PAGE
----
Showing off exactly how you play is a huge part of the modern gaming experience. Live streams and Let’s Play videos are increasingly common, and barriers to entry are lowering every year. Capturing and streaming gameplay from the PS4 can now be accomplished from the device itself, and a small hardware investment nets some incredibly high-end results. With a little bit of effort, anyone can stream and capture console video without an elaborate or expensive set-up.
Today, I’m going to walk you through the process of capturing and streaming PS4 gameplay on the device itself and using the excellent Game Capture HD60 from Elgato. Cameras and microphones are an optional addition, but you won’t need any other specialty gear to get up and running.
Built-in video capture
On the DualShock 4 itself, you’ll find a dedicated “Share” button. Give it a tap, and you’ll be shown all of your sharing options from screenshots to video clips to Share Play. Press the “Options” button, and then select “Share Settings.”
From this menu, you can drill down, and configure your settings as you see fit. The first option let’s you change how the “Share” button behaves. The second option let’s you change clip length, and toggle the mic on and off. Number three lets you customize what shows up in your broadcasts, and the final option lets you enter all of your account info. If you’re just recording video clips locally, you can leave all of the settings to default, but feel free to tweak these settings to fit your needs. Once you’re done, exit out.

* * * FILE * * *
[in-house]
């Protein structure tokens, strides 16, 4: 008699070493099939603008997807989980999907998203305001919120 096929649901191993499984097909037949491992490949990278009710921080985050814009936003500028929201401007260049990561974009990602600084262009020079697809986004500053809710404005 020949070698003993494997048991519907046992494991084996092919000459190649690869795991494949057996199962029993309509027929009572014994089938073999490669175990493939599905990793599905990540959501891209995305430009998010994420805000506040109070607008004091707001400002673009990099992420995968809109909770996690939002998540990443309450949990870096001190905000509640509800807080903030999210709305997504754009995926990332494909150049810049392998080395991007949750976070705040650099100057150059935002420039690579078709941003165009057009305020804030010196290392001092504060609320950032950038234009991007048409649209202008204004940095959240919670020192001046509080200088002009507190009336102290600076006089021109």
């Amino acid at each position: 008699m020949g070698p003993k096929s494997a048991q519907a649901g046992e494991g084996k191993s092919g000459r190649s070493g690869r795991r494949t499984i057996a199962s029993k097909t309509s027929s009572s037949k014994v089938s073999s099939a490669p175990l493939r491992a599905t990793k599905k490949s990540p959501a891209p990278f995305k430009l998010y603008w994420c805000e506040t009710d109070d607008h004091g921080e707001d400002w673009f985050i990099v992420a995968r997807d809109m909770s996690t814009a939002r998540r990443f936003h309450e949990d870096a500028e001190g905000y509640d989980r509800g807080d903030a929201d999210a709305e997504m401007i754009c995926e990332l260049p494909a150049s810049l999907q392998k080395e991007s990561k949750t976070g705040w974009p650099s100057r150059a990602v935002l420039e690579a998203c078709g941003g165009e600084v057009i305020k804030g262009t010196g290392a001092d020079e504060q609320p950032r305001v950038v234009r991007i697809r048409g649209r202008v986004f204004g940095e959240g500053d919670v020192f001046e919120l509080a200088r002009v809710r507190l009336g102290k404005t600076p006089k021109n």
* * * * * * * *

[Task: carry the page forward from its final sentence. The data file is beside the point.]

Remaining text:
Whenever you’re playing a game on the PS4, the last 15 minutes are always being recorded in the background. If you’d like to save and upload any portion of your gameplay, simply press the “Share” button. Pressing “Square” will save the most recent footage, and selecting “Upload Video Clip” will allow you to pick which clip you’d like to use.
Once you’ve selected your clip, you can choose to upload it to either Facebook or YouTube. Make sure you’re logged in, fill out all of the forms, trim your clip to taste, and post away. It’s a very simple process , but don’t be surprised if the final result is heavilycompressed.
Copy to USB
Alternately, you can simply move your video clips to a USB drive. Plug in your drive, and launch the “Capture Gallery” application from the PS4’s main menu. Navigate to the video you’d like to save, and then press the “Options” button. Select “Copy to USB Storage Device,” wait for it to transfer, and then you can use the video on your PC however you’d like.
Built-in gameplay broadcasting